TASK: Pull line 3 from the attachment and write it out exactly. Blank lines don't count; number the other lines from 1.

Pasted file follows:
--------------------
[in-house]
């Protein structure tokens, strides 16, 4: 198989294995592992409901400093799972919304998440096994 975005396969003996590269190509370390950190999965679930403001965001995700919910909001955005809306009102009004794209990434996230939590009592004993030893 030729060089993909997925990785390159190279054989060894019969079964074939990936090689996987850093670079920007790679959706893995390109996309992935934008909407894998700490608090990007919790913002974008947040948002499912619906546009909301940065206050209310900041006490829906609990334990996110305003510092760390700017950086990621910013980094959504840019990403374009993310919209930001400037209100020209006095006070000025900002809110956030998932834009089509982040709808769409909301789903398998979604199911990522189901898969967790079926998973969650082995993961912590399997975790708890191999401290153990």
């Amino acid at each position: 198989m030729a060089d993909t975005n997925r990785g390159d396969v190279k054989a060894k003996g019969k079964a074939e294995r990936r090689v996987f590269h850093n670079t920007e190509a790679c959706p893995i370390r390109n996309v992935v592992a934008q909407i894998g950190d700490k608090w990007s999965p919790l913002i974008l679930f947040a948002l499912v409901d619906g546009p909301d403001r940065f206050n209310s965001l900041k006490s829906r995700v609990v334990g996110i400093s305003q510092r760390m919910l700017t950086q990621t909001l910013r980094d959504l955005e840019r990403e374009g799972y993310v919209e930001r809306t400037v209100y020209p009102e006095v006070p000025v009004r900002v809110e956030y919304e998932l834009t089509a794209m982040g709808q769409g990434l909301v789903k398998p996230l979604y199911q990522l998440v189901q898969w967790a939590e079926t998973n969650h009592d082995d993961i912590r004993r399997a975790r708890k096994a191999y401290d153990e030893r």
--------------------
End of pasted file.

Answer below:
């Amino acid at each position: 198989m030729a060089d993909t975005n997925r990785g390159d396969v190279k054989a060894k003996g019969k079964a074939e294995r990936r090689v996987f590269h850093n670079t920007e190509a790679c959706p893995i370390r390109n996309v992935v592992a934008q909407i894998g950190d700490k608090w990007s999965p919790l913002i974008l679930f947040a948002l499912v409901d619906g546009p909301d403001r940065f206050n209310s965001l900041k006490s829906r995700v609990v334990g996110i400093s305003q510092r760390m919910l700017t950086q990621t909001l910013r980094d959504l955005e840019r990403e374009g799972y993310v919209e930001r809306t400037v209100y020209p009102e006095v006070p000025v009004r900002v809110e956030y919304e998932l834009t089509a794209m982040g709808q769409g990434l909301v789903k398998p996230l979604y199911q990522l998440v189901q898969w967790a939590e079926t998973n969650h009592d082995d993961i912590r004993r399997a975790r708890k096994a191999y401290d153990e030893r």